Diesel Car Breaks World’s Record Despite a Heavy Rain (Feb, 1934)
Diesel Car Breaks World’s Record Despite a Heavy Rain
A NEW world’s speed record for Diesel-powered automobiles of 103.25 m.p.h. has been set by Captain G. E. T. Eyston at the Brooklands, England, race track.
Despite heavy rain that necessitated using non-skid tires, Capt. Eyston beat the previous record of 100.75 m.p.h. created at Daytona, Florida, in 1931 by G. L. Cummins.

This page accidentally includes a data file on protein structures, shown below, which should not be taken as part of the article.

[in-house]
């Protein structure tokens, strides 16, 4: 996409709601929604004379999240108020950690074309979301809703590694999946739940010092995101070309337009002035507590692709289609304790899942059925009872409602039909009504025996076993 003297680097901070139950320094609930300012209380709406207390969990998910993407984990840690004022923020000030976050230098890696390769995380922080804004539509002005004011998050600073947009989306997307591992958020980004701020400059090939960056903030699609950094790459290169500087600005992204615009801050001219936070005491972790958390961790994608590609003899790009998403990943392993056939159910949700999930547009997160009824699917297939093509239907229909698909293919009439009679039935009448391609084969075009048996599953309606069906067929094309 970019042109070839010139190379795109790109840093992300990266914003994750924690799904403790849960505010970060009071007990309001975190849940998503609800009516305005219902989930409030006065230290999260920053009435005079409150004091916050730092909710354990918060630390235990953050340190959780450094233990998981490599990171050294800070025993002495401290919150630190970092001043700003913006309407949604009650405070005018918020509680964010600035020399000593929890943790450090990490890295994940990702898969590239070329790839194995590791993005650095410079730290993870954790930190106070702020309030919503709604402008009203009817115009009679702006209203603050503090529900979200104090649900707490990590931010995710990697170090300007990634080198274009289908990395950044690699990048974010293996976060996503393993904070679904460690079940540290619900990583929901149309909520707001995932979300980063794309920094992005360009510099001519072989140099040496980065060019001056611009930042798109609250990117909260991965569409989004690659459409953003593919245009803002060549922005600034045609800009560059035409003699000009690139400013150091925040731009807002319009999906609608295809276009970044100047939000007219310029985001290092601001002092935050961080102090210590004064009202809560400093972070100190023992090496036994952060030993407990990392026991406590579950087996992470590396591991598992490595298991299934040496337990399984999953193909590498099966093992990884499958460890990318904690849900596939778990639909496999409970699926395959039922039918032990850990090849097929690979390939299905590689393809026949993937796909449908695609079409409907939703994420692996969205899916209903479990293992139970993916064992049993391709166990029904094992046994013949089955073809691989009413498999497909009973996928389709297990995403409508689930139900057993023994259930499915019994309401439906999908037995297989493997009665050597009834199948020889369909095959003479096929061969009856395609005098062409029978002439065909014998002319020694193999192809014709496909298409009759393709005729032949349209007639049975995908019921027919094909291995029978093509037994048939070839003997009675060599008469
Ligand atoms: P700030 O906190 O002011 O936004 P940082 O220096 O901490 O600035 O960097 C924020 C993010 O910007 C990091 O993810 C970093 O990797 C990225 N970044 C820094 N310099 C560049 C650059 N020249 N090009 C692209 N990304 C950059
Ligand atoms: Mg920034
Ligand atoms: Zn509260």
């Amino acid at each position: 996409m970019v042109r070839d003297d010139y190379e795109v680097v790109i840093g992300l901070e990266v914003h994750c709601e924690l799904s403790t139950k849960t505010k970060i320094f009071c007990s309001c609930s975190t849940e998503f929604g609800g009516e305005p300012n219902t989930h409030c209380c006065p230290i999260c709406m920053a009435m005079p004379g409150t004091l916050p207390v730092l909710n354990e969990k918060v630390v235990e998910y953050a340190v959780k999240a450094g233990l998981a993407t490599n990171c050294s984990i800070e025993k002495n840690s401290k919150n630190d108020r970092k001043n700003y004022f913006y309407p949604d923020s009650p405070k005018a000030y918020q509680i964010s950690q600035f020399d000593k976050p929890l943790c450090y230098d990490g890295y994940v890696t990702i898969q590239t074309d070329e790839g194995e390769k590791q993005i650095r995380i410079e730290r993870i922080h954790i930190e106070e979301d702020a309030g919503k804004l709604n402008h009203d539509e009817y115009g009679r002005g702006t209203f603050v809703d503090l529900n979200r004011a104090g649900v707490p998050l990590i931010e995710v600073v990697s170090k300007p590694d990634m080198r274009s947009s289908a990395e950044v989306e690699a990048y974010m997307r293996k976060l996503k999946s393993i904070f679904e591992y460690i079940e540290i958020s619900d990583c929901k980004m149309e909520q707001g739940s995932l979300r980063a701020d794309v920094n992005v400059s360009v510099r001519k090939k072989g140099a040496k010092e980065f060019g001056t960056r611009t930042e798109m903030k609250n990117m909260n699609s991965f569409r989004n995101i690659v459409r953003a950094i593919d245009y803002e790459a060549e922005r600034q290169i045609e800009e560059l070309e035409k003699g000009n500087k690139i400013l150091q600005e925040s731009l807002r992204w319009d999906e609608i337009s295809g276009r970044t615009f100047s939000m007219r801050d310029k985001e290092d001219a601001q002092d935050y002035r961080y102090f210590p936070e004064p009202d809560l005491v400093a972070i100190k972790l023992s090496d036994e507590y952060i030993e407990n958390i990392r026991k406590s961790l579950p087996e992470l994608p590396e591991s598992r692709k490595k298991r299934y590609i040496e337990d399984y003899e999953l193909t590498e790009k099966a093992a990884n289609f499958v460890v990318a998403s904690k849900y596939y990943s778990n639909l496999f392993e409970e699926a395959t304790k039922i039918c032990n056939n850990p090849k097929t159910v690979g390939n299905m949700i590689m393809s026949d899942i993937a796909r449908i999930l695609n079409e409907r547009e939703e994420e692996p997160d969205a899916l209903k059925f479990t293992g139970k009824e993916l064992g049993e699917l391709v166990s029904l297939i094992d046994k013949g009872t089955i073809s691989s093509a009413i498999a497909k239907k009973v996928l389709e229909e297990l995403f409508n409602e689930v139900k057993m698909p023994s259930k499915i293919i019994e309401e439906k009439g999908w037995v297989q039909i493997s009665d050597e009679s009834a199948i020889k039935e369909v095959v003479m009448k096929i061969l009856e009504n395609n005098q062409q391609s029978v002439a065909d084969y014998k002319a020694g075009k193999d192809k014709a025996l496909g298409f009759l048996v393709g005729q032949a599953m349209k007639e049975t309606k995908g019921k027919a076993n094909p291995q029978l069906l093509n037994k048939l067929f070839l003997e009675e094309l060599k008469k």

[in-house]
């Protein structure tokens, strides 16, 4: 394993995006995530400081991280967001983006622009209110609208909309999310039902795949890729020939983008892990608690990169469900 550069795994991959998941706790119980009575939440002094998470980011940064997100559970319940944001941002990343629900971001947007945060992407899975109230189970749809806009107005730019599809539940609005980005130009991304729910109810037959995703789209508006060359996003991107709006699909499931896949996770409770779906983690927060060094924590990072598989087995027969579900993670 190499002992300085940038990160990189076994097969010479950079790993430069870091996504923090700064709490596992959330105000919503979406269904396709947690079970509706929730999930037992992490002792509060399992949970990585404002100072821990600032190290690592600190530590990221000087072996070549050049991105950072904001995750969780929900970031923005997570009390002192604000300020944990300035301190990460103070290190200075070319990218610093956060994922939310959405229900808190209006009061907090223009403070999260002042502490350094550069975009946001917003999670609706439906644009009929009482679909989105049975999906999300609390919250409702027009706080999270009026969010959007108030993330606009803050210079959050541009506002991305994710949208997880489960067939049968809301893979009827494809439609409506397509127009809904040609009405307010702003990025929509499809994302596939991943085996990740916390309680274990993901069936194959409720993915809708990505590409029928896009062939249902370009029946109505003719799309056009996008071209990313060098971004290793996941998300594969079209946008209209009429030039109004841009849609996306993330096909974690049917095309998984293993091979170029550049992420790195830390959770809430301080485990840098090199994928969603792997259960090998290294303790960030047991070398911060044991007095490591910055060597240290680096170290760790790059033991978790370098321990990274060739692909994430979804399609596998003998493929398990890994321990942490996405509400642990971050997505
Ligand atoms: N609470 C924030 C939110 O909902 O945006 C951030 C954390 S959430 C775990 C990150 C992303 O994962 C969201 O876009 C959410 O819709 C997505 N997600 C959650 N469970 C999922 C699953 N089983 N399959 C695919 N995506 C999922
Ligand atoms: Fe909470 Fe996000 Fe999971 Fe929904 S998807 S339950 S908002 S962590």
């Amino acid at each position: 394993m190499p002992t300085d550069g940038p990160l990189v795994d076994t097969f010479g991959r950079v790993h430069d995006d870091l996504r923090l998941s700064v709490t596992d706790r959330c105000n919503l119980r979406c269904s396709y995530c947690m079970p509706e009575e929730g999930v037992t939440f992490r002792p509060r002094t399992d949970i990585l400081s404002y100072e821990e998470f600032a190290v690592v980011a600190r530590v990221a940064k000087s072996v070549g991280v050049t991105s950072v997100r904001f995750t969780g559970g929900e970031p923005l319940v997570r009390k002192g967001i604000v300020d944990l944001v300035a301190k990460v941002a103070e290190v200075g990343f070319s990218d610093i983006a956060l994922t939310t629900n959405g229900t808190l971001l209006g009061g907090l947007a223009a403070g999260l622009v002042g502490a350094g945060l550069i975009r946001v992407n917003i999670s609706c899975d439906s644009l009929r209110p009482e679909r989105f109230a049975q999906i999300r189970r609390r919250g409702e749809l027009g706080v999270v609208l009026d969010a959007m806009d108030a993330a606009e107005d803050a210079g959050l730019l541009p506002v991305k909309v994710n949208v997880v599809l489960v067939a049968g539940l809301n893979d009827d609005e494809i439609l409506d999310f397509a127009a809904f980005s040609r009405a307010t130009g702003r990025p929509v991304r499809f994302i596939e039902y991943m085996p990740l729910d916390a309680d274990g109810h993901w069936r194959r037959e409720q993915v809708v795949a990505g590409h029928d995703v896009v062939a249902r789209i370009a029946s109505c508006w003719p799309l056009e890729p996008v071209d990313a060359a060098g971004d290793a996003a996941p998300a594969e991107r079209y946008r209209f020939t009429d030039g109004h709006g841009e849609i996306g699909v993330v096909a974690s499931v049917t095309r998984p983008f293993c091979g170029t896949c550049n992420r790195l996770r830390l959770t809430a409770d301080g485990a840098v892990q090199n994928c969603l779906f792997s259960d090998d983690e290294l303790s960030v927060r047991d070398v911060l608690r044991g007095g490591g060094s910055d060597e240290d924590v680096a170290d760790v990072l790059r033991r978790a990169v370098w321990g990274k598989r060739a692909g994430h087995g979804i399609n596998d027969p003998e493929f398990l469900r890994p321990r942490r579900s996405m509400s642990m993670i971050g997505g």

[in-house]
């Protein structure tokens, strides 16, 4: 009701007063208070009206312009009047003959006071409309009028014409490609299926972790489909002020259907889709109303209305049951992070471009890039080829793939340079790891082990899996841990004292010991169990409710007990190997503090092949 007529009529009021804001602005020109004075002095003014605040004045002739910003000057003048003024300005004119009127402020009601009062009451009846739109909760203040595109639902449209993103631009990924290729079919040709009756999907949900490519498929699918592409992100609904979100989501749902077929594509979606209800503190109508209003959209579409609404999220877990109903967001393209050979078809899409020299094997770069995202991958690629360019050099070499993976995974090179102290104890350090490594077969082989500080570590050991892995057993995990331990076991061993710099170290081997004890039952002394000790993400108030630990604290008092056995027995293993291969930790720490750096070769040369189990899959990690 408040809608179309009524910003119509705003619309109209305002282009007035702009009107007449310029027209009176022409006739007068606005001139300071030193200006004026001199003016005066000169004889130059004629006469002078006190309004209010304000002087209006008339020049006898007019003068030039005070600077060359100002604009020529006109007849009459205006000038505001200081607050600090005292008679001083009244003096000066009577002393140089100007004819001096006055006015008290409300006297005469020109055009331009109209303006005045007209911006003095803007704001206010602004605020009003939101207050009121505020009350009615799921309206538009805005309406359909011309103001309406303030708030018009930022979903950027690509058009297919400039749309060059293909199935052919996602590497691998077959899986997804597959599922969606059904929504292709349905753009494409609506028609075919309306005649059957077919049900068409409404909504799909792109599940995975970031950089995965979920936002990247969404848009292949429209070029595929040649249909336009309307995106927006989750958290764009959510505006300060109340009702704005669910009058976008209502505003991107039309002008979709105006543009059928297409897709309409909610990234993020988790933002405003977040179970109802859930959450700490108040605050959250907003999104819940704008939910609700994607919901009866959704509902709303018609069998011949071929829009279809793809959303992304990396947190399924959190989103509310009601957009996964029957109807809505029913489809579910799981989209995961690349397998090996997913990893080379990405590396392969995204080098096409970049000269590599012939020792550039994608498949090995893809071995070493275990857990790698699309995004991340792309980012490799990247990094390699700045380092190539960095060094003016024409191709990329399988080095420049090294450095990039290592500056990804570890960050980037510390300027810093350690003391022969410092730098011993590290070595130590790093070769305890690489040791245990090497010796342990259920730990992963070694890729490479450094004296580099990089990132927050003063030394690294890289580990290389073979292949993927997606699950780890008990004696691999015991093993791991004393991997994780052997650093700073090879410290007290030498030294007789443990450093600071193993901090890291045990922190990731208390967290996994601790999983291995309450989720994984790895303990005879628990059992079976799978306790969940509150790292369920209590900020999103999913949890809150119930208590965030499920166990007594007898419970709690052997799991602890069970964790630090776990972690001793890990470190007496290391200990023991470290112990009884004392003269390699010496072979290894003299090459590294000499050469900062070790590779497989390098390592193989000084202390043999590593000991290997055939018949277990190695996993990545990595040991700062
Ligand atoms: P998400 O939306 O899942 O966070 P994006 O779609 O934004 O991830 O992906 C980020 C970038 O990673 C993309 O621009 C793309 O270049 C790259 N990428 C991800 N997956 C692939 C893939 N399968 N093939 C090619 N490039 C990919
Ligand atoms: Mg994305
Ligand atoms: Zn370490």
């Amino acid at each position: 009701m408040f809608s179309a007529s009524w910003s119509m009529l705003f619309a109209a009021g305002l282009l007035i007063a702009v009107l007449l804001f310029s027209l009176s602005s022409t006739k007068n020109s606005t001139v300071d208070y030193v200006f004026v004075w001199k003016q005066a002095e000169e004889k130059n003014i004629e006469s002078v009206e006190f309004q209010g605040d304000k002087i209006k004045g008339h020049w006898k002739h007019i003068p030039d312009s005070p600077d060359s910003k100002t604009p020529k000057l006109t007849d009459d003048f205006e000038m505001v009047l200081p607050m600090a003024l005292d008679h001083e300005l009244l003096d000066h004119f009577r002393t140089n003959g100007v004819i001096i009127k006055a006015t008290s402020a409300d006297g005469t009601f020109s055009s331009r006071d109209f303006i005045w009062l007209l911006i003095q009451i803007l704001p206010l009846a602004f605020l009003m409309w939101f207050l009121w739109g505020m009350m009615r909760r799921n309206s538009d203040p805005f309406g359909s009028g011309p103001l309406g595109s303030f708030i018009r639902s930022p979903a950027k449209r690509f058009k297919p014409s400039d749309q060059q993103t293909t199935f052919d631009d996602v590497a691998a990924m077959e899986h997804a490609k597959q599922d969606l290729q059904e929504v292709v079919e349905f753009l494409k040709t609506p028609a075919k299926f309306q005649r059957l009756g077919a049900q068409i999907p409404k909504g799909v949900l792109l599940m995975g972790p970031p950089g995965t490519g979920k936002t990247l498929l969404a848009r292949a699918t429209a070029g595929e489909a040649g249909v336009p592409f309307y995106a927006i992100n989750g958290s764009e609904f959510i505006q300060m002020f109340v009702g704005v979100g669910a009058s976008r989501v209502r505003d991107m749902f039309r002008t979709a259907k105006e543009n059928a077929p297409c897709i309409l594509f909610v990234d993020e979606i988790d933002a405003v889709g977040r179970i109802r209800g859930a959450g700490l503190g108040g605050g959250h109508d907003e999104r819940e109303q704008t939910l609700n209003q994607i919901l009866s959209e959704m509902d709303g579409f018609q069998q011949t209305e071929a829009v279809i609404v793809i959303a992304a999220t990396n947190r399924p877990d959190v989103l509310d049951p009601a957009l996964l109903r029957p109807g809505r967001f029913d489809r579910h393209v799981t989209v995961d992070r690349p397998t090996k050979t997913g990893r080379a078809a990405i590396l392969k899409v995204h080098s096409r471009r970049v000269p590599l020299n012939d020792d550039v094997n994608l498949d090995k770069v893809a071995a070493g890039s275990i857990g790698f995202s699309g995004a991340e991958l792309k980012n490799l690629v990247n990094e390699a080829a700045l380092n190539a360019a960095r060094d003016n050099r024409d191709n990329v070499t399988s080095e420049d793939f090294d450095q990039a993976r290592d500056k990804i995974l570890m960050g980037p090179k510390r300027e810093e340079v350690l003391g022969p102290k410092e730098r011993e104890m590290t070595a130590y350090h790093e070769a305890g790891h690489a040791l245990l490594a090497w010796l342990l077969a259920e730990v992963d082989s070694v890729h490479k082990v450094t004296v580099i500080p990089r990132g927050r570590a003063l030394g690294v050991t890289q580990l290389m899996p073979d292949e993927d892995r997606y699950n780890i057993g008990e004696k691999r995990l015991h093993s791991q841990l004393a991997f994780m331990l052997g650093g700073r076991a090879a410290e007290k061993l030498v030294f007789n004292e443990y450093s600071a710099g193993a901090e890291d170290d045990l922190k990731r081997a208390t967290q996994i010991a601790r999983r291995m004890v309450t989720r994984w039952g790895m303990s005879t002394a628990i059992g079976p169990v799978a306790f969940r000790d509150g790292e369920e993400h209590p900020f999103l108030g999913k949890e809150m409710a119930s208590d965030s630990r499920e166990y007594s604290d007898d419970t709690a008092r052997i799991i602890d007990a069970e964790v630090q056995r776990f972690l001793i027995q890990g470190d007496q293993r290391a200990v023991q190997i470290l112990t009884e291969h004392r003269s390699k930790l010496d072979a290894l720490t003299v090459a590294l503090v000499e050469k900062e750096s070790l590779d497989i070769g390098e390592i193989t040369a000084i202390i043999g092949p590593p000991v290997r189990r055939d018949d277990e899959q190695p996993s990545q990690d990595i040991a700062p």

The six cylinder Diesel engine developing 130 h.p. and weighing only 1,414 pounds, is exactly similar to engines used in many London omnibuses.
The completely enclosed streamlined body is a radical departure in racing car design. The streamlined tail contains a tank holding sufficient fuel for 800 miles of normal driving. Fuel consumption at racing speed is only twenty miles to the gallon.